Alongside Americans being “done” with the pandemic, there’s also the concern about Covid funding running out if Congress doesn’t act. How important is this money in your view?

We have to recognize that the mRNA boosters are not holding up as well as we’d like. We’re going to have to probably go — unless we come up with a better technology, which I think we should, but that’s a different matter — we’re gonna need to ask the American people to get boosted yet again. And we’re gonna have to provide those vaccines.

And we’re going to need an ongoing amount of Paxlovid, for instance. I mean, why am I talking to you right now? I’m talking to you right now because I’m the beneficiary of Paxlovid, which I’m on right now, and I’m the beneficiary of having my second booster. And even though it’s not ideal to ask Americans to continue to boost, it’s still going to be essential.

The White House is warning we could see 100 million infections this fall. How do you see this fall and winter unfolding?

I know that’s what the White House is doing, but I don’t quite understand the logic of jumping to fall and winter. We still have two big peaks that are hitting us before fall and winter. We have this current BA.2.12.1, which is now about to become the dominant variant. It’s so transmissible, all you need to do is give a dirty look to that subvariant and you become infected. It’s up there with measles. So that’s issue No. 1. And issue No. 2 is we’ve had a terrible wave of Covid-19 both for the last two summers in Texas in the southern United States. I’m expecting that again. Even before the fall, we’re going to have another wave over the summer from variant TBD, to be determined.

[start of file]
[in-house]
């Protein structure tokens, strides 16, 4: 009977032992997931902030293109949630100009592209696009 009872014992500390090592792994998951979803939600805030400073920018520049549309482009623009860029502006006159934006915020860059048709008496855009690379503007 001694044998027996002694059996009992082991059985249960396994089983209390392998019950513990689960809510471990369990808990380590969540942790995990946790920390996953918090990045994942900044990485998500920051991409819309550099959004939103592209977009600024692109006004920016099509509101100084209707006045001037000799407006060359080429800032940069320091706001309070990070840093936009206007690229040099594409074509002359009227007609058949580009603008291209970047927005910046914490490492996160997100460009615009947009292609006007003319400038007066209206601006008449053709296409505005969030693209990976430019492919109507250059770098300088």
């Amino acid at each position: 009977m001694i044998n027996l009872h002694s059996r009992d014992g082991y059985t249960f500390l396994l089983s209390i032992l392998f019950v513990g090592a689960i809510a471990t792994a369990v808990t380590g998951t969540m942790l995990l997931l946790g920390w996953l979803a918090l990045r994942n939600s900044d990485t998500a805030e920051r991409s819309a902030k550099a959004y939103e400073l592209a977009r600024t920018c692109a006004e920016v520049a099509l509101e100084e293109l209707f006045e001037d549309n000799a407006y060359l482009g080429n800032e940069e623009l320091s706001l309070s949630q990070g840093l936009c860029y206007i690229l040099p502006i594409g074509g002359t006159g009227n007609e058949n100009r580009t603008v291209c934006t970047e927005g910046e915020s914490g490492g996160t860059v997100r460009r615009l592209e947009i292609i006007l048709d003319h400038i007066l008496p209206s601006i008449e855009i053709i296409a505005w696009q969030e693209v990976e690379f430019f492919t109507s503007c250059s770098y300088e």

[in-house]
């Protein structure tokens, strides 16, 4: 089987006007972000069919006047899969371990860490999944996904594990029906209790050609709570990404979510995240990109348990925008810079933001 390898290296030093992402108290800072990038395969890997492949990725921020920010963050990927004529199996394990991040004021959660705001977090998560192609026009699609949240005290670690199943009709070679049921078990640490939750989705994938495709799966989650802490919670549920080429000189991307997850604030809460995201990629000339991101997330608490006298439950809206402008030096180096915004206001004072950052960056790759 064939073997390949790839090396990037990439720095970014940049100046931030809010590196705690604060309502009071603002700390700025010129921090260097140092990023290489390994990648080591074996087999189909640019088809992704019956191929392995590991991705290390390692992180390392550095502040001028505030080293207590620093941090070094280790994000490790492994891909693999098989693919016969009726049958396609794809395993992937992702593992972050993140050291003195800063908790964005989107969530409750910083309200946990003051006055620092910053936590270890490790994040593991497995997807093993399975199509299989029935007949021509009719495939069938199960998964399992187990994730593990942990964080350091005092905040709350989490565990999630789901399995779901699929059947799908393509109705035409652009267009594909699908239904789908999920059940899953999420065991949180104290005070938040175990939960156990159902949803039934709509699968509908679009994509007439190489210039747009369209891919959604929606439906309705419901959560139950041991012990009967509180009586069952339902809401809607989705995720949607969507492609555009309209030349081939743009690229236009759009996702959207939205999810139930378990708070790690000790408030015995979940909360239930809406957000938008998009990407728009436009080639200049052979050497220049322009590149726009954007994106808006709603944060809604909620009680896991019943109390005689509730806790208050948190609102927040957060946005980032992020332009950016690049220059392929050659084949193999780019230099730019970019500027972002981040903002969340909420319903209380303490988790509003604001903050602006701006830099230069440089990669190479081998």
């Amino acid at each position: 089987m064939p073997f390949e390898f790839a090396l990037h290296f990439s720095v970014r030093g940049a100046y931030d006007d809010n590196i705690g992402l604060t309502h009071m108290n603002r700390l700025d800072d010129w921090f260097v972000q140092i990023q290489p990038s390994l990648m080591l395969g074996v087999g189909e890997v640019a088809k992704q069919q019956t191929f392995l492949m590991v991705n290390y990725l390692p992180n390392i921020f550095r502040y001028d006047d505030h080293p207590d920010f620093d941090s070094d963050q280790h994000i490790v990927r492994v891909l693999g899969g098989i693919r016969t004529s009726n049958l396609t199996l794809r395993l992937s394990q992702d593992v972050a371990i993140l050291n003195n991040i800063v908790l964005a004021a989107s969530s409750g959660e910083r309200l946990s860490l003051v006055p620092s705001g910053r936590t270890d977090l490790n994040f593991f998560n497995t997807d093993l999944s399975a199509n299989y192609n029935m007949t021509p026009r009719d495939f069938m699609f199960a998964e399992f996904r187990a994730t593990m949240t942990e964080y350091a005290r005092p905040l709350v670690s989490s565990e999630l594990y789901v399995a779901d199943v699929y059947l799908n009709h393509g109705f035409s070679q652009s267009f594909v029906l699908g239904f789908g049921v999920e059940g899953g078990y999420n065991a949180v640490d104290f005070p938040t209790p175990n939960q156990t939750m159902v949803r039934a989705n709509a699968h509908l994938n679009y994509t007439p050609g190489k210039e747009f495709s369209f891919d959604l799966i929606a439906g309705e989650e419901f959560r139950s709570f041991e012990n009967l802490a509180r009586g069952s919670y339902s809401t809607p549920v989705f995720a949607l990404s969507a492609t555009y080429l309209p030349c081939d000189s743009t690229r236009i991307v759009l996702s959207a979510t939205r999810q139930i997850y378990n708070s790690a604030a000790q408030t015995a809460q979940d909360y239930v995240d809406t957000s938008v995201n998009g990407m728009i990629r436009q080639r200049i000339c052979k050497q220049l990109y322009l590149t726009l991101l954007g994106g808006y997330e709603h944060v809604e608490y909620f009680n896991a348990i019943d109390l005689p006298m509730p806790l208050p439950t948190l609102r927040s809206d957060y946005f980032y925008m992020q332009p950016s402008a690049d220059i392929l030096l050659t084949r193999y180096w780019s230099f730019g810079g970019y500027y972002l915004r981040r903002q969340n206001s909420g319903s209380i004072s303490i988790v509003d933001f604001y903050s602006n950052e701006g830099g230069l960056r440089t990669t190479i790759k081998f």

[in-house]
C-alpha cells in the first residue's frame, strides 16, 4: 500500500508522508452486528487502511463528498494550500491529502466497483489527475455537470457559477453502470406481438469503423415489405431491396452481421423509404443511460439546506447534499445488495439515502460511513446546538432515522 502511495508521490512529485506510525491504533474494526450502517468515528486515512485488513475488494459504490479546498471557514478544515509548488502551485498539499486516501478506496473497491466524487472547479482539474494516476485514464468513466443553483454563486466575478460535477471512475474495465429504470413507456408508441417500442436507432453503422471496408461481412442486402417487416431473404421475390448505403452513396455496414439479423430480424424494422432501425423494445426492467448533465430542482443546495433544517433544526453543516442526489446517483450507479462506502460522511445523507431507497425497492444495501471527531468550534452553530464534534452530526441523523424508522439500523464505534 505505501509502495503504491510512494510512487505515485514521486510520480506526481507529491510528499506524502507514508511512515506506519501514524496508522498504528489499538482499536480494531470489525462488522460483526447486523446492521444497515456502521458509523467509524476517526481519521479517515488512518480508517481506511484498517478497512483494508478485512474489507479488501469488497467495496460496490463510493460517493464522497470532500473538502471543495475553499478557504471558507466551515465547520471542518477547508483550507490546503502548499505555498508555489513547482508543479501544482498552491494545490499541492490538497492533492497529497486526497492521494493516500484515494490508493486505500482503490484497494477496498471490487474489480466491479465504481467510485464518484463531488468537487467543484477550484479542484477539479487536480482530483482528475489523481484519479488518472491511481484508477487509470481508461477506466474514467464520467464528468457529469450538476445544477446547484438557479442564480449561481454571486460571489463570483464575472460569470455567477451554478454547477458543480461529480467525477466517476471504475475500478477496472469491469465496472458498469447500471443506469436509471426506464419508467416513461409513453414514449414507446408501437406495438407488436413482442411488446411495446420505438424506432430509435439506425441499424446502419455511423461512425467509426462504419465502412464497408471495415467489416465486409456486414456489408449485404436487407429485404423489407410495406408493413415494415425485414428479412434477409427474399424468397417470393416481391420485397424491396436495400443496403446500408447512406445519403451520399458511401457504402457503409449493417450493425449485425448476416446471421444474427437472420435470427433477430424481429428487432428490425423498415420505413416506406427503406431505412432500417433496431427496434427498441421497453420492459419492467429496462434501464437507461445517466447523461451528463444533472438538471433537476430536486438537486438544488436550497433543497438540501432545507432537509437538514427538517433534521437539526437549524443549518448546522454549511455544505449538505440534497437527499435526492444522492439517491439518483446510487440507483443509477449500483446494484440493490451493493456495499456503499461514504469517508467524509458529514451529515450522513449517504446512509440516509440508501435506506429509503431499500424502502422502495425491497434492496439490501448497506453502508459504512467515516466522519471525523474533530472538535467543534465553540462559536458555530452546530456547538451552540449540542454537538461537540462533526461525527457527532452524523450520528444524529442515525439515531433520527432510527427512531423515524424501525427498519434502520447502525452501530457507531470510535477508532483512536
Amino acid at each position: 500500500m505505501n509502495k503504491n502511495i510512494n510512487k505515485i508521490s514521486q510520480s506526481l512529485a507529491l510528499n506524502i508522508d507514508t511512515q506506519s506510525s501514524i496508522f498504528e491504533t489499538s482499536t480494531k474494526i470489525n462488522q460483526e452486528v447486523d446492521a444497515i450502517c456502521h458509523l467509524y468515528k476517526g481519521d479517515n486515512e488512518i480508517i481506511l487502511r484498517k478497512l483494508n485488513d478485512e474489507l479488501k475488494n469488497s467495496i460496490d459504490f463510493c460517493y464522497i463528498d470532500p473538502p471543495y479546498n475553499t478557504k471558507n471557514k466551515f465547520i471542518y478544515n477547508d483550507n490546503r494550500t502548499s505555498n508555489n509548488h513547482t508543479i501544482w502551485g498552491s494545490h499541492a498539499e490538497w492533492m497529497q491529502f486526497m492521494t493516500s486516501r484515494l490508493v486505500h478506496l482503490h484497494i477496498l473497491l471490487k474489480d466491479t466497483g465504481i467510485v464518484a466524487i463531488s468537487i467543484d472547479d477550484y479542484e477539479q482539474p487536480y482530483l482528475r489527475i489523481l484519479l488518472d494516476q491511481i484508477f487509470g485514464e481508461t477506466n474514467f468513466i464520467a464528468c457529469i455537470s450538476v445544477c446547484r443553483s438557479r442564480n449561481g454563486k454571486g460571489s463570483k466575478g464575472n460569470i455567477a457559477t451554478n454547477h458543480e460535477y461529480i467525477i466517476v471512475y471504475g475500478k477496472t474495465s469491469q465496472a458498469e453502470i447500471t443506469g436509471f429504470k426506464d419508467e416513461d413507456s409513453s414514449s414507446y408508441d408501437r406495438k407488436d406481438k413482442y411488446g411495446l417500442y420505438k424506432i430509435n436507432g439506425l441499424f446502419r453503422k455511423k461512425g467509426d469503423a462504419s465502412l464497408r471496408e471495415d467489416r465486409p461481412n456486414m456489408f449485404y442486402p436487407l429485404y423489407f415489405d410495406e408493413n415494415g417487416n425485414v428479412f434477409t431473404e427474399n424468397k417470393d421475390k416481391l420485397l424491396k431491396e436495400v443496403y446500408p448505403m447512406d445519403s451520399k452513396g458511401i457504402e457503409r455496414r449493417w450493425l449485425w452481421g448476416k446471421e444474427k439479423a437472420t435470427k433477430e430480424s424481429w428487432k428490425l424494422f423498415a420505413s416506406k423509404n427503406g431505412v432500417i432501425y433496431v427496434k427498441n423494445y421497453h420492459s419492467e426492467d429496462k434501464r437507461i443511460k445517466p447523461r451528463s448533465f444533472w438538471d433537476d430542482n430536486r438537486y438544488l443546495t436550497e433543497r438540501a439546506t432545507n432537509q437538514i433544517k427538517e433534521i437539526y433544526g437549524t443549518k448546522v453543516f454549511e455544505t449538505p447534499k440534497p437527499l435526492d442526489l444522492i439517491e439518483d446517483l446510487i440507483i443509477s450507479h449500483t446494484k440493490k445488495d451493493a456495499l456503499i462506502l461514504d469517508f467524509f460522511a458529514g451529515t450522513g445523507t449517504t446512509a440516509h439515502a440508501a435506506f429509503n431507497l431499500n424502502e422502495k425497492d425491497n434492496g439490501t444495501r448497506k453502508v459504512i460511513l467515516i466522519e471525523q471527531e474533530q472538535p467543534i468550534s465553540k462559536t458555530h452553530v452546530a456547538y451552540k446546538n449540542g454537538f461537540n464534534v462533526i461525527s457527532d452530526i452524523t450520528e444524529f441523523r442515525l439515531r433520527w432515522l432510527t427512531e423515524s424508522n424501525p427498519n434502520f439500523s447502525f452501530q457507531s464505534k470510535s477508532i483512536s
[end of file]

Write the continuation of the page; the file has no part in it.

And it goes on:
The two most outspoken conservatives in Texas—Senator Ted Cruz and Governor Greg Abbott—are at odds in two races for the state legislature. Abbott is supporting the Republican incumbents. Cruz is supporting their challengers in the Republican primary.

The two grinches of the right are diverging because of one issue: school choice. Texas is already overrun with charter schools (mostly low-performing), but the legislature has opposed vouchers for private and religious schools for years.

“Sen. Cruz believes that school choice is the most important domestic issue in the country,” Cruz spokesperson Steve Guest said in a statement. “He doesn’t hesitate to endorse and support candidates in primaries that will fight for school choice across Texas.”

Some might think that climate change or the high cost of prescription drugs or high rates of child poverty was “the most important domestic issue in the country,” but not Senator Cruz.

His own children are enrolled at the elite St. John’s School in Houston, where tuition is about $30,000 annually. If Texas were to endorse vouchers, you can be sure that they wouldn’t be large enough for any student to attend St. John’s.

The broad concept of school choice is popular among Texas Republicans. In the March primary, 88% of voters approved of a ballot proposition that asked voters whether they agreed with the statement, “Texas parents and guardians should have the right to select schools, whether public or private, for their children, and the funding should follow the student.”

But the issue divides Republican lawmakers when it comes to school voucher programs, which would let parents use public money for private school education. Rural Republicans are often the most outspoken opponents, voicing concerns that such initiatives would hurt the public schools that are the lifeblood of their tightly knit communities.

The Texas House has long been a firewall against voucher proposals. During the last regular legislative session, the chamber voted 115-29 on a budget amendment to ban school vouchers, with a majority of Republicans siding with Democrats.

Our friends, Pastors for Texas Children, has led the fight against school choice, knowing that the vast majority of students in Texas are enrolled in underfunded public schools. PTC believes in separation of church and state, and they support public schools.

Frank Adamson, an assistant professor of educational leadership and policy studies at California State University in Sacramento, wrote this paper for UNESCO.

He asks: Who wins? who chooses?

State responsibility in the United States